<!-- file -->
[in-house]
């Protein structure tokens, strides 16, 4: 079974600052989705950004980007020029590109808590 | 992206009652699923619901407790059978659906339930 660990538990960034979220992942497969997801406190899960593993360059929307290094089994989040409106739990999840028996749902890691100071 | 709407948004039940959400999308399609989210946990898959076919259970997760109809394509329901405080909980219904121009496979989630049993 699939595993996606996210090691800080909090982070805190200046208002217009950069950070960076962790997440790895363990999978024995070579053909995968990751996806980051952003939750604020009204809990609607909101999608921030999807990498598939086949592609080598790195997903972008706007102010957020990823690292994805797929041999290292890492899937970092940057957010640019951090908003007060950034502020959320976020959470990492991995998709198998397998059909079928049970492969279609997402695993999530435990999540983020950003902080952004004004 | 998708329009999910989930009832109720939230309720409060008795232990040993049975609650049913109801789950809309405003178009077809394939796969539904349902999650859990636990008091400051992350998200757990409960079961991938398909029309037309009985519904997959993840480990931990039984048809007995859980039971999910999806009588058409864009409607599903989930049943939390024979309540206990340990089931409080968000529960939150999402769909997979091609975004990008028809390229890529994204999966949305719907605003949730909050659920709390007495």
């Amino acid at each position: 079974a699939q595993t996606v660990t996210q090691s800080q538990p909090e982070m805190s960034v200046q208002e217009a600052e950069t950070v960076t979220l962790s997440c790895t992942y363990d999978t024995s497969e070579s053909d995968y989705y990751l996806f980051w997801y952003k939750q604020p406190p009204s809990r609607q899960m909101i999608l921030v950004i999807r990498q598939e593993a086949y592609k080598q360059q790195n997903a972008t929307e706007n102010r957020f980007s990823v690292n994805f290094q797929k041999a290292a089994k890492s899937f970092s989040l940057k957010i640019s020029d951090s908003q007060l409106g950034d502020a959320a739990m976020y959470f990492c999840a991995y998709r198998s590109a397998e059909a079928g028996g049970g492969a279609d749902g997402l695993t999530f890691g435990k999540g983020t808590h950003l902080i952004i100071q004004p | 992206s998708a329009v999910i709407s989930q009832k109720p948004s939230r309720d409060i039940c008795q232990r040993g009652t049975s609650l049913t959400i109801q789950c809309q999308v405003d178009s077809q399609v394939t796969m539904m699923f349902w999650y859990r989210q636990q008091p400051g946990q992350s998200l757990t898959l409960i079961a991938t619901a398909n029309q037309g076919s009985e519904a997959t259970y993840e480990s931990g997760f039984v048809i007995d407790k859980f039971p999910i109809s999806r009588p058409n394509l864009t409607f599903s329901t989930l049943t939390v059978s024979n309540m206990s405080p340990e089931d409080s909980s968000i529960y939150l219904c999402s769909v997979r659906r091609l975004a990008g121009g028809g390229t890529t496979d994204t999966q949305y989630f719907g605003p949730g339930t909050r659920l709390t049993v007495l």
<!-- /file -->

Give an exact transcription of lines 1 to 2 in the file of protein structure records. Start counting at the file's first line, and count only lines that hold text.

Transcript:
[in-house]
């Protein structure tokens, strides 16, 4: 079974600052989705950004980007020029590109808590 | 992206009652699923619901407790059978659906339930 660990538990960034979220992942497969997801406190899960593993360059929307290094089994989040409106739990999840028996749902890691100071 | 709407948004039940959400999308399609989210946990898959076919259970997760109809394509329901405080909980219904121009496979989630049993 699939595993996606996210090691800080909090982070805190200046208002217009950069950070960076962790997440790895363990999978024995070579053909995968990751996806980051952003939750604020009204809990609607909101999608921030999807990498598939086949592609080598790195997903972008706007102010957020990823690292994805797929041999290292890492899937970092940057957010640019951090908003007060950034502020959320976020959470990492991995998709198998397998059909079928049970492969279609997402695993999530435990999540983020950003902080952004004004 | 998708329009999910989930009832109720939230309720409060008795232990040993049975609650049913109801789950809309405003178009077809394939796969539904349902999650859990636990008091400051992350998200757990409960079961991938398909029309037309009985519904997959993840480990931990039984048809007995859980039971999910999806009588058409864009409607599903989930049943939390024979309540206990340990089931409080968000529960939150999402769909997979091609975004990008028809390229890529994204999966949305719907605003949730909050659920709390007495």